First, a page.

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Dallas Man Fatally Shot Near North Central Expressway

Police lights and cuffs
Silhouette of handcuffs with police car | Image by zef art/Shutterstock

A man was found fatally wounded inside his vehicle near the High Five Interchange on Tuesday afternoon.

Responding to reports of a shooting, officers from the Dallas Police Department discovered David Charles Brock, 53, in the southbound lane of the North Central Service Road shortly after 4 p.m.

Dallas Fire-Rescue transported him to a nearby hospital, but he eventually died.

DPD arrested 36-year-old Antoine Stevenson as the presumed shooter and booked him into Dallas County jail on May 15. He is being held on a $1.5 million bond plus a $25,000 bond for an evading arrest charge stemming from a previous conviction. It is unknown what led investigators to him.

The fatal shooting occurred on the border of Dallas City Council Districts 10 and 11, which are represented by Kathy Stewart and Jaynie Schultz, respectively.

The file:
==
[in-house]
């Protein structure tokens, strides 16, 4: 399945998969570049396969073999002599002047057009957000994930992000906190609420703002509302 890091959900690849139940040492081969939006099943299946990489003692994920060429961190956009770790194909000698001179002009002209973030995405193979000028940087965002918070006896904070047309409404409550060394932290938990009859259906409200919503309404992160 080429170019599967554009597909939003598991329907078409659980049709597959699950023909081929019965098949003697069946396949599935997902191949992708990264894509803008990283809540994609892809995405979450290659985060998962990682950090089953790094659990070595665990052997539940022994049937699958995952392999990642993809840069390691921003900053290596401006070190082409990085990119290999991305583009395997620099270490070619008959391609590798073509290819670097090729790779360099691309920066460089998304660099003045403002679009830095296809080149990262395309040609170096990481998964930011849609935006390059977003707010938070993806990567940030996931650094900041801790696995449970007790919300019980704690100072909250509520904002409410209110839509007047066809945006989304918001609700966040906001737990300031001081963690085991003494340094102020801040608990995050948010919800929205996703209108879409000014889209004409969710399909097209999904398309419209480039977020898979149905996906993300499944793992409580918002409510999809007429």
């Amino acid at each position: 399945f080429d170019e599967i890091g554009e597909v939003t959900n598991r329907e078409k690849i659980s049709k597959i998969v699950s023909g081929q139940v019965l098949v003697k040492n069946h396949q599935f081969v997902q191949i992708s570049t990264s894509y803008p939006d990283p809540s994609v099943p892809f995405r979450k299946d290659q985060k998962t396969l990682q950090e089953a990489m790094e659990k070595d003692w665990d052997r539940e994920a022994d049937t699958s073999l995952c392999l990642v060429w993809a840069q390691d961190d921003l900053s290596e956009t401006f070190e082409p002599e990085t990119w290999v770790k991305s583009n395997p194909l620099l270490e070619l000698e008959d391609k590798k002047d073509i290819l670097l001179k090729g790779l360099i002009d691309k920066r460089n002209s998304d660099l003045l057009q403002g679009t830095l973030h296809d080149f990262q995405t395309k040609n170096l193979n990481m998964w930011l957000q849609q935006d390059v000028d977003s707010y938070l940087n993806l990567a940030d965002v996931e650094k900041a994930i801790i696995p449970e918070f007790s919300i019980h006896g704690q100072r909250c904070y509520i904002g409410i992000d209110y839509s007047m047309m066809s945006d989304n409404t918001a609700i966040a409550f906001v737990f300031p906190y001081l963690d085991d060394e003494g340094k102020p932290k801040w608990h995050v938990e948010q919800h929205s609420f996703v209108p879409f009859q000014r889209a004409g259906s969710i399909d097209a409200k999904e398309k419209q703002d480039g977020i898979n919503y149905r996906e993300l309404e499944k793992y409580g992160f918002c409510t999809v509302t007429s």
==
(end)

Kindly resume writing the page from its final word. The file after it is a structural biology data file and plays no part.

Northeastern Dallas currently sees police response times of around 10 minutes for high-priority calls (P1) — roughly a minute off the goal of 8 minutes. However, second-highest-priority calls (P2) can take between 53 and 114 minutes on average for a police response, which is remarkably far from the goal of 12 minutes.

Although violent crime has gone down in Dallas, the overall crime rate is not far off the mark from last year due to increases in different categories, such as drug crime, which was up 9.9% as of May 16, and human trafficking, which has grown by 88.2%, according to data from the City’s crime analytics dashboard.

The dial on crime remains stubbornly fixed due largely to a significant staffing shortage within DPD. The department has around 3,000 officers, whereas a City report found that a municipality the size of Dallas requires a force of 4,000. With City leaders budgeting just $654 million to police this fiscal year — much less than the spending levels seen in other high-crime cities — this deficit may persist.

Meanwhile, Downtown Dallas continues to put up much higher crime figures than Fort Worth’s city center, which has a specialized police force and is patrolled by private security guards. The latest analysis by the Metroplex Civic & Business Association (MCBA) found that nine times more crime was reported in the former compared to the latter in April.

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